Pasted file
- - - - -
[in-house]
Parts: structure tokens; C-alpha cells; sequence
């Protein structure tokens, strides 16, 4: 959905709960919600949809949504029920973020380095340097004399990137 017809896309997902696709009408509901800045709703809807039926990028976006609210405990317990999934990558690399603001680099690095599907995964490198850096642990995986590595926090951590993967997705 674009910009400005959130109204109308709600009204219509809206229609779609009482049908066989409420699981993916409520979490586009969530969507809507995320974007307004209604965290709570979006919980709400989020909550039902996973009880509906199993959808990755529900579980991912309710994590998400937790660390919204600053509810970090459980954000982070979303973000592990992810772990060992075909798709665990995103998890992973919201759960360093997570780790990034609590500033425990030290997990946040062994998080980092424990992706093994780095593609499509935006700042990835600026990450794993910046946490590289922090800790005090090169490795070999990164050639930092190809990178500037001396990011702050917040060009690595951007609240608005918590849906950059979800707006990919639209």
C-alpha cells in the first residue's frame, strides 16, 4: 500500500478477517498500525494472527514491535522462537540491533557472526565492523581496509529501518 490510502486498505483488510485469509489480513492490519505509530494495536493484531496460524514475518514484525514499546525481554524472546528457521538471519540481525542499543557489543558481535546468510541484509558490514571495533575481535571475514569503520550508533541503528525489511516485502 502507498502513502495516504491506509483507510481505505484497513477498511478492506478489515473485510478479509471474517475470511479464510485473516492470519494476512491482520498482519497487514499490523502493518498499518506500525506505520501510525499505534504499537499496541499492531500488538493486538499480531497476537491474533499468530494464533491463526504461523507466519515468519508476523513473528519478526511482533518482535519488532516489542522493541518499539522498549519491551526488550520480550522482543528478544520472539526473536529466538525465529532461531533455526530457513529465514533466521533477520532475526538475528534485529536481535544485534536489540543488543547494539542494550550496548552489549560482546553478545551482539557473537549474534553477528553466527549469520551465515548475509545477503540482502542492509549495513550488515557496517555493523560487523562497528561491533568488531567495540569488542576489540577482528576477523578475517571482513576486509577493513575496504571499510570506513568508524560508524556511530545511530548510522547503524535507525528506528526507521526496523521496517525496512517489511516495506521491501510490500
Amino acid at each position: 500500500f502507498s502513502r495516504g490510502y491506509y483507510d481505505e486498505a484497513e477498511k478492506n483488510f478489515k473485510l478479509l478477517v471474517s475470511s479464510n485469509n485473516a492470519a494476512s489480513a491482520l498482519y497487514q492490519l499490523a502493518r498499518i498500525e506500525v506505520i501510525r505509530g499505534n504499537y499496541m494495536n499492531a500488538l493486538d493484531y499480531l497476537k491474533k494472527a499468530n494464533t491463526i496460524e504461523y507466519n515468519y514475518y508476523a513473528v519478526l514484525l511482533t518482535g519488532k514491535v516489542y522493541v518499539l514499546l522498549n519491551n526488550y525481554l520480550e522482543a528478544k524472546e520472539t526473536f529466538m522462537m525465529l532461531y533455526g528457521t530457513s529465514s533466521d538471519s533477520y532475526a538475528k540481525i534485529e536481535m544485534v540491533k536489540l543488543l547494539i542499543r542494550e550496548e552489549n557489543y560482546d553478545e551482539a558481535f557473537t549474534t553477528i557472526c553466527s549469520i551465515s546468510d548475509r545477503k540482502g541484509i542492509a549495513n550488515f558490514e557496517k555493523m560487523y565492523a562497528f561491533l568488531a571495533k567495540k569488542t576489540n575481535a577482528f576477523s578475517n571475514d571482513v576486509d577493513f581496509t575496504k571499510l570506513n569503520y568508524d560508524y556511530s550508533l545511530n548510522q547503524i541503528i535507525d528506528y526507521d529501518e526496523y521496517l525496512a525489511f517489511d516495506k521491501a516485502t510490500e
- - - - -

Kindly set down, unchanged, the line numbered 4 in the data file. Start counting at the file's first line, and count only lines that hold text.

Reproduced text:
C-alpha cells in the first residue's frame, strides 16, 4: 500500500478477517498500525494472527514491535522462537540491533557472526565492523581496509529501518 490510502486498505483488510485469509489480513492490519505509530494495536493484531496460524514475518514484525514499546525481554524472546528457521538471519540481525542499543557489543558481535546468510541484509558490514571495533575481535571475514569503520550508533541503528525489511516485502 502507498502513502495516504491506509483507510481505505484497513477498511478492506478489515473485510478479509471474517475470511479464510485473516492470519494476512491482520498482519497487514499490523502493518498499518506500525506505520501510525499505534504499537499496541499492531500488538493486538499480531497476537491474533499468530494464533491463526504461523507466519515468519508476523513473528519478526511482533518482535519488532516489542522493541518499539522498549519491551526488550520480550522482543528478544520472539526473536529466538525465529532461531533455526530457513529465514533466521533477520532475526538475528534485529536481535544485534536489540543488543547494539542494550550496548552489549560482546553478545551482539557473537549474534553477528553466527549469520551465515548475509545477503540482502542492509549495513550488515557496517555493523560487523562497528561491533568488531567495540569488542576489540577482528576477523578475517571482513576486509577493513575496504571499510570506513568508524560508524556511530545511530548510522547503524535507525528506528526507521526496523521496517525496512517489511516495506521491501510490500